Thanks for your quick response. Here is the data I'm analyzing:
Year Actual pop. Act. Produc. New Pop. New Production
1907 58,073 1,810,000 51,115 2,038,541
1908 57,070 2,804,000 48,869 1,922,837
1909 77,524 5,396,000 65,866 2,992,151
1910 128,446 10,878,000 113,123 10,231,406
1911 166,015 17,584,000 146,535 24,403,674
1912 188,050 31,276,000 166,935 41,490,691
1913 188,250 47,440,000 165,613 40,087,515
1914 161,379 62,024,000 136,951 19,017,921
1915 170,741 113,564,000 144,563 23,182,750
1916 196,123 125,626,000 168,172 42,847,677
1917 220,758 160,044,000 191,015 77,628,495
1918 201,964 156,778,000 170,719 45,783,112
1919 237,134 212,906,000 205,197 112,269,217
1920 216,588 202,660,000 184,062 64,782,937
I'm trying to use the new population numbers in the 4th column to project
production amount in the last column. I used the following excel command to
generate the numbers in the last column:
Based on juse eyeballing the new numbers they do not seem to be correct.
The 'actual production' numbers increase every year excep for 2 years but the
'new production' numbers seem to fluctuate widely. The production numbers
represent pounds of product. If I compare the pound of product produced per
person for the actual and new they are also widely divergent. I'm not sure
if it would be more correct to just take the pounds produced per person for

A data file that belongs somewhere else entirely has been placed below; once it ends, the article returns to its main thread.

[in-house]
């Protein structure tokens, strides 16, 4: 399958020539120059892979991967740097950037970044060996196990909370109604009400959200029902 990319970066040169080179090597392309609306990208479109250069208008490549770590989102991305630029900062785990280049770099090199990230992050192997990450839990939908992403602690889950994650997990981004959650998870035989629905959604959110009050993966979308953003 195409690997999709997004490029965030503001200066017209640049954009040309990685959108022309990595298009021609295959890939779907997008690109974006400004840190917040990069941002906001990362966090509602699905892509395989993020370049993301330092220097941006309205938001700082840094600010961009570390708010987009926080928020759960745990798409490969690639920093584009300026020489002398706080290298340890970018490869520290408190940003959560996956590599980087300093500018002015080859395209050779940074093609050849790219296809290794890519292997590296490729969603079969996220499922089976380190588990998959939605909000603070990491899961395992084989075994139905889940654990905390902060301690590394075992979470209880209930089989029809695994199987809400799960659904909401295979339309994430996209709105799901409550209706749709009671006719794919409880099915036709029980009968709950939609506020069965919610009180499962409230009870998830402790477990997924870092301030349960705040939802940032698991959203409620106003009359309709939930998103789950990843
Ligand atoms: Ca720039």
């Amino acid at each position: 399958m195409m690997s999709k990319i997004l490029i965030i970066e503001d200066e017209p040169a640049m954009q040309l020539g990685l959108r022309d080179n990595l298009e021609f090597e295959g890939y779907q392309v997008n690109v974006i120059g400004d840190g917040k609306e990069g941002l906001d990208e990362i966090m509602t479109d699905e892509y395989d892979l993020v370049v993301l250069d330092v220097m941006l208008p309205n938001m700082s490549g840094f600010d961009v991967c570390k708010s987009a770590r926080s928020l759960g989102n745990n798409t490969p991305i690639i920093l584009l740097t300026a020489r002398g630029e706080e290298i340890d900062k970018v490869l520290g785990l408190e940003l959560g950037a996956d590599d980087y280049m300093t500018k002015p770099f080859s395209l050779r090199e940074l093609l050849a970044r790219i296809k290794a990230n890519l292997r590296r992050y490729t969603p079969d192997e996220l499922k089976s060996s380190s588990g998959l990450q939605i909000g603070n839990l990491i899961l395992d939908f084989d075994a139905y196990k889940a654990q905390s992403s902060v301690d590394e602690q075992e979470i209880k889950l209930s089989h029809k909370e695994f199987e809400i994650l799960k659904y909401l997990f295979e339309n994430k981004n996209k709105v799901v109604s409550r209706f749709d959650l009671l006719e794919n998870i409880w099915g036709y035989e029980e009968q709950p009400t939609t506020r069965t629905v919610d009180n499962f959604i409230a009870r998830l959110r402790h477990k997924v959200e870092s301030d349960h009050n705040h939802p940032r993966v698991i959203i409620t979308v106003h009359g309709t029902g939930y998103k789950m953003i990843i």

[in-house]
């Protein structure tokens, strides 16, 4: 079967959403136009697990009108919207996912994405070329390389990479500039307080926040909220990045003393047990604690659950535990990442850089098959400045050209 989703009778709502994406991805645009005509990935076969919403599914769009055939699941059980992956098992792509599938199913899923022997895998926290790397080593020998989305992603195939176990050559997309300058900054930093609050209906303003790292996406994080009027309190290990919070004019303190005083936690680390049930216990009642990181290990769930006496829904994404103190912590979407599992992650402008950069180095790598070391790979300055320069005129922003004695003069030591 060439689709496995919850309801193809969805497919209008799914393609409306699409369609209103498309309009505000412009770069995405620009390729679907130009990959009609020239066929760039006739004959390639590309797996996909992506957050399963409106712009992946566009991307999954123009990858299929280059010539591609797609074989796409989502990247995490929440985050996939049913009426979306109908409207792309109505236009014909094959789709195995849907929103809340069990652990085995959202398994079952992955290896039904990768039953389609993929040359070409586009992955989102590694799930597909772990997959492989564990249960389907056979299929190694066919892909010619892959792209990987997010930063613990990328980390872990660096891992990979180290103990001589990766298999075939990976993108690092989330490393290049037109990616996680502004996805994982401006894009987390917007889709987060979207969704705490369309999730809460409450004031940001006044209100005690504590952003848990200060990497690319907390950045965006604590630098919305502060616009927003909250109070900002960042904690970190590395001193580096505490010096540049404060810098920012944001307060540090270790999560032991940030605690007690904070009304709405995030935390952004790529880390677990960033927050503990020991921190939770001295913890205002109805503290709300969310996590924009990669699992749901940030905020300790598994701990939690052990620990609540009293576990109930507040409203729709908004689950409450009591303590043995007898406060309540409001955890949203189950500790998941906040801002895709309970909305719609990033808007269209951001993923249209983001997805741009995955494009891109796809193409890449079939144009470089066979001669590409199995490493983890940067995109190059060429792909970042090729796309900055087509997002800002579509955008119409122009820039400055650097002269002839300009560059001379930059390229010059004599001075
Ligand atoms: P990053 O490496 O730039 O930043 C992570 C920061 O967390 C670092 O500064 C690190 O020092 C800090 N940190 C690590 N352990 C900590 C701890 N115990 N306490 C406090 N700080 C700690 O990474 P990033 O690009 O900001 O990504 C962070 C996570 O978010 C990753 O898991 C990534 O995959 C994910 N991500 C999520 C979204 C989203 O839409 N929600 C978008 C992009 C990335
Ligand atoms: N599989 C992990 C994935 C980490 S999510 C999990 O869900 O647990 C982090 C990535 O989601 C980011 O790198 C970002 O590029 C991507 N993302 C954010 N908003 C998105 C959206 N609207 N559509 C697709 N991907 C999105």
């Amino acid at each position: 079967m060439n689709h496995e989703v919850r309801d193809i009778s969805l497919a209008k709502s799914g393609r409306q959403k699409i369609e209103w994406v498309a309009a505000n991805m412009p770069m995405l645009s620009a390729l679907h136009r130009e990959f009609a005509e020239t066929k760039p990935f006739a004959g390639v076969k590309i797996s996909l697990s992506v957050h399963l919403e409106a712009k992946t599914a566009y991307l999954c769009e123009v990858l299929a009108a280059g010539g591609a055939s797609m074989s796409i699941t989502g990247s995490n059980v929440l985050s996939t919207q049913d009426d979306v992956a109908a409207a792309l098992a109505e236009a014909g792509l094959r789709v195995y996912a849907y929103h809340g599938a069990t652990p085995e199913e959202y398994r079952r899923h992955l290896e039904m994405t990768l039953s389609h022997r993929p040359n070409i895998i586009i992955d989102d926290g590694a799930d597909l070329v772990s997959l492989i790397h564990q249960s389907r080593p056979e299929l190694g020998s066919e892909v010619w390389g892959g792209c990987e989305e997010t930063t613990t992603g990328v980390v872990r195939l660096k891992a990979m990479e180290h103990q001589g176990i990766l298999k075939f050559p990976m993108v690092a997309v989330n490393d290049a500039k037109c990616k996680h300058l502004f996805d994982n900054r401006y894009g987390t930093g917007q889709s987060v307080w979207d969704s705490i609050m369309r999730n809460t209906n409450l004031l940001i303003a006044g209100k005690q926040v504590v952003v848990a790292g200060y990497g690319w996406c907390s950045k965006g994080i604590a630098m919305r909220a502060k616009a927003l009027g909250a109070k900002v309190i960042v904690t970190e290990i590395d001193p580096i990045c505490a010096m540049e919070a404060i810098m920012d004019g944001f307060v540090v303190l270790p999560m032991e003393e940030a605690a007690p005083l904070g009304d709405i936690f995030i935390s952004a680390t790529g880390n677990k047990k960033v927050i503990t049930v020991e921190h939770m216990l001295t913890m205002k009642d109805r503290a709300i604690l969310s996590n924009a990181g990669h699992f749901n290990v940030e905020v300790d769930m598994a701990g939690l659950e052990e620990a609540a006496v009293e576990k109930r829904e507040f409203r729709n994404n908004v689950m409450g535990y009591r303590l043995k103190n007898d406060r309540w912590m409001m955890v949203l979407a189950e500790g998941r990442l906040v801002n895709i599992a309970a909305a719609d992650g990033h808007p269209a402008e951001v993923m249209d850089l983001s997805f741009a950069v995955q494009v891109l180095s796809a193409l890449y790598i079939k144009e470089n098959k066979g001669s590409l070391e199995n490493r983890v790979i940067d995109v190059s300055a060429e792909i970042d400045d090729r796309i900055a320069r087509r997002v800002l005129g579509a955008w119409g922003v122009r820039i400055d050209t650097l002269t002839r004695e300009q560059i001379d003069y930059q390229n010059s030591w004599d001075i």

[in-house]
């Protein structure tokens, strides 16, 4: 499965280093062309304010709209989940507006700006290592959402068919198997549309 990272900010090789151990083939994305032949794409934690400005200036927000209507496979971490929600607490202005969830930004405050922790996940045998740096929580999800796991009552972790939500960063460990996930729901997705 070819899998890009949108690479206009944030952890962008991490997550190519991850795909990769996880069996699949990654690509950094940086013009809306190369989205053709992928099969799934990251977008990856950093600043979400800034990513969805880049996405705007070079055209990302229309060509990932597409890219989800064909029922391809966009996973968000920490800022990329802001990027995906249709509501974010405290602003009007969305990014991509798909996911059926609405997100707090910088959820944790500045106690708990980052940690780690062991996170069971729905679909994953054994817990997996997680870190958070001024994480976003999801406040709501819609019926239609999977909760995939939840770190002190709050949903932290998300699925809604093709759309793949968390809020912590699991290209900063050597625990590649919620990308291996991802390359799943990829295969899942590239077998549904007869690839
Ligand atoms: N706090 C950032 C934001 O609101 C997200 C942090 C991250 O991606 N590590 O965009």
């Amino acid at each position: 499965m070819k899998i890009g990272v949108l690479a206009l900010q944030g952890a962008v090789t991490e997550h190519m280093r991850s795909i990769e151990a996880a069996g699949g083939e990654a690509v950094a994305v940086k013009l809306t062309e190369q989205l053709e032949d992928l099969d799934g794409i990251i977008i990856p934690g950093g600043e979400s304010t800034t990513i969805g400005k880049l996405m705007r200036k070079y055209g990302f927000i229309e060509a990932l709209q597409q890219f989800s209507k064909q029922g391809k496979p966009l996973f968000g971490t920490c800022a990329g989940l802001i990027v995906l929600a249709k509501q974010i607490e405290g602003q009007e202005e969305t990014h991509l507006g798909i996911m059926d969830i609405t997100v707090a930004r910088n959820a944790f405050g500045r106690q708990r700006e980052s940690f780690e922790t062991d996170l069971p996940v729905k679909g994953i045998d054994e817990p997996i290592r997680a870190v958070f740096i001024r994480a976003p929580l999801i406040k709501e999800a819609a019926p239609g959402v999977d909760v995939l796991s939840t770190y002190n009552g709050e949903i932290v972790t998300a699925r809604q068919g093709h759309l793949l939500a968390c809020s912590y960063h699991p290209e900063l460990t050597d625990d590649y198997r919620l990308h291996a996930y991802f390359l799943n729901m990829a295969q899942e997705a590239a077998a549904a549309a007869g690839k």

the actual numbers and multiply it by the new population to get the new
production. There are other things happening over this 20-year period
besides simply the labor force though that affect production and that is why
I thought using the 'Growth' command made sense. Other factors affecting
production would include price changes in the product and the lag between
planting the crop and when it is ready to harvest. I thought using the
'Growth' command would be a more objective way of generating a trend most
similar to the actual one.
"Michael R Middleton" wrote:
> malwatson -
> From your description I don't see anything obviously wrong.
> Please post the X and Y historical data.
> Also, post the values of the arguments of GROWTH you're using and the
> results you're getting.
> - Mike
> "malwatson" <firstname.lastname@example.org> wrote in message
> > Hello. I know people have posted similar questions about using an existing
> > relationship between X and Y to predict new Ys given new Xs but I think
> > mine
> > has a slightly different twist. I would appreciate any help that could be
> > offered.
> > I have 20 data points for both X and Y. Each X point represents the
> > number
> > of workers on a farm for a particular year over a 20-year period. Each Y
> > point represents the amount of crop harvest each year over that same
> > period.
> > The data is from 1901 to 1920. When I plot the points and fit an
> > exponential
> > trend line I get a high R-square of .9 . I would like to assume that the
> > number of workers for that same 20-year period was actually 20% lower than
> > the actual number of workers. Using this new population of workers I
> > would
> > like to predict the new amount of crop that could be harvested. When I do
> > this using the function: Growth(known_y's,known_x's,new_x's,const) I get
> > results that do not seem to be intuitively correct. For example, the new
> > population in 1916 is approximately equal to the actual population in 1908
> > but the amount of crop that is expected to be harvested differs widely.
> > Thanks in advance for any help. I would be happy to send the actual
> > numbers
> > I'm working with if that would be helpful in clarifying my question.